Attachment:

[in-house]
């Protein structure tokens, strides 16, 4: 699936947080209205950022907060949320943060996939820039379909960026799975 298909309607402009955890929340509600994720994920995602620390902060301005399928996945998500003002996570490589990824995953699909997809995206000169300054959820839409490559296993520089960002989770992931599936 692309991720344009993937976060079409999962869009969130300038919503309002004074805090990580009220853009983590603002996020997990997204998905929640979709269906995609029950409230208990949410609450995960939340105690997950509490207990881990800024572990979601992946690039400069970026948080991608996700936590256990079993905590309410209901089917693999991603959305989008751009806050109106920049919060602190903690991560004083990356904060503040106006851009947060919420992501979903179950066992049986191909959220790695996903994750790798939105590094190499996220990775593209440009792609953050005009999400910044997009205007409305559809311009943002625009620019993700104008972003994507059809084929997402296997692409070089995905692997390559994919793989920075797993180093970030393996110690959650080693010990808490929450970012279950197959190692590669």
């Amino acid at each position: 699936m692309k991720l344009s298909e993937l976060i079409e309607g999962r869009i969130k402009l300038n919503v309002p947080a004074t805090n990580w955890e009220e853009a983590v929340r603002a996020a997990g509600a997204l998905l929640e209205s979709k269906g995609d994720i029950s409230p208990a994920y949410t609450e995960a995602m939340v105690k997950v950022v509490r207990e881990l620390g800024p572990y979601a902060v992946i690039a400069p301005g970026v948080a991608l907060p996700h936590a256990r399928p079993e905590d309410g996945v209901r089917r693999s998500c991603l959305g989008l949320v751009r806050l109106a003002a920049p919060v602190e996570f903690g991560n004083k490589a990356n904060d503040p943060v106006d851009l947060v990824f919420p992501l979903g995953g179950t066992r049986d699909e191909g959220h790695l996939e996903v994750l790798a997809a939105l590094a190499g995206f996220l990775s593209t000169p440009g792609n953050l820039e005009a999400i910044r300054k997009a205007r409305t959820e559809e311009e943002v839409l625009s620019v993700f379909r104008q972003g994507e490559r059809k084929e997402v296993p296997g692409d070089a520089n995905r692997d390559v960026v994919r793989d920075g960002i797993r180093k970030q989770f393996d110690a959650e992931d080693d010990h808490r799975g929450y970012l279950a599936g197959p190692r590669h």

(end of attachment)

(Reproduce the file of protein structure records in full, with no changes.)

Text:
[in-house]
């Protein structure tokens, strides 16, 4: 699936947080209205950022907060949320943060996939820039379909960026799975 298909309607402009955890929340509600994720994920995602620390902060301005399928996945998500003002996570490589990824995953699909997809995206000169300054959820839409490559296993520089960002989770992931599936 692309991720344009993937976060079409999962869009969130300038919503309002004074805090990580009220853009983590603002996020997990997204998905929640979709269906995609029950409230208990949410609450995960939340105690997950509490207990881990800024572990979601992946690039400069970026948080991608996700936590256990079993905590309410209901089917693999991603959305989008751009806050109106920049919060602190903690991560004083990356904060503040106006851009947060919420992501979903179950066992049986191909959220790695996903994750790798939105590094190499996220990775593209440009792609953050005009999400910044997009205007409305559809311009943002625009620019993700104008972003994507059809084929997402296997692409070089995905692997390559994919793989920075797993180093970030393996110690959650080693010990808490929450970012279950197959190692590669």
């Amino acid at each position: 699936m692309k991720l344009s298909e993937l976060i079409e309607g999962r869009i969130k402009l300038n919503v309002p947080a004074t805090n990580w955890e009220e853009a983590v929340r603002a996020a997990g509600a997204l998905l929640e209205s979709k269906g995609d994720i029950s409230p208990a994920y949410t609450e995960a995602m939340v105690k997950v950022v509490r207990e881990l620390g800024p572990y979601a902060v992946i690039a400069p301005g970026v948080a991608l907060p996700h936590a256990r399928p079993e905590d309410g996945v209901r089917r693999s998500c991603l959305g989008l949320v751009r806050l109106a003002a920049p919060v602190e996570f903690g991560n004083k490589a990356n904060d503040p943060v106006d851009l947060v990824f919420p992501l979903g995953g179950t066992r049986d699909e191909g959220h790695l996939e996903v994750l790798a997809a939105l590094a190499g995206f996220l990775s593209t000169p440009g792609n953050l820039e005009a999400i910044r300054k997009a205007r409305t959820e559809e311009e943002v839409l625009s620019v993700f379909r104008q972003g994507e490559r059809k084929e997402v296993p296997g692409d070089a520089n995905r692997d390559v960026v994919r793989d920075g960002i797993r180093k970030q989770f393996d110690a959650e992931d080693d010990h808490r799975g929450y970012l279950a599936g197959p190692r590669h």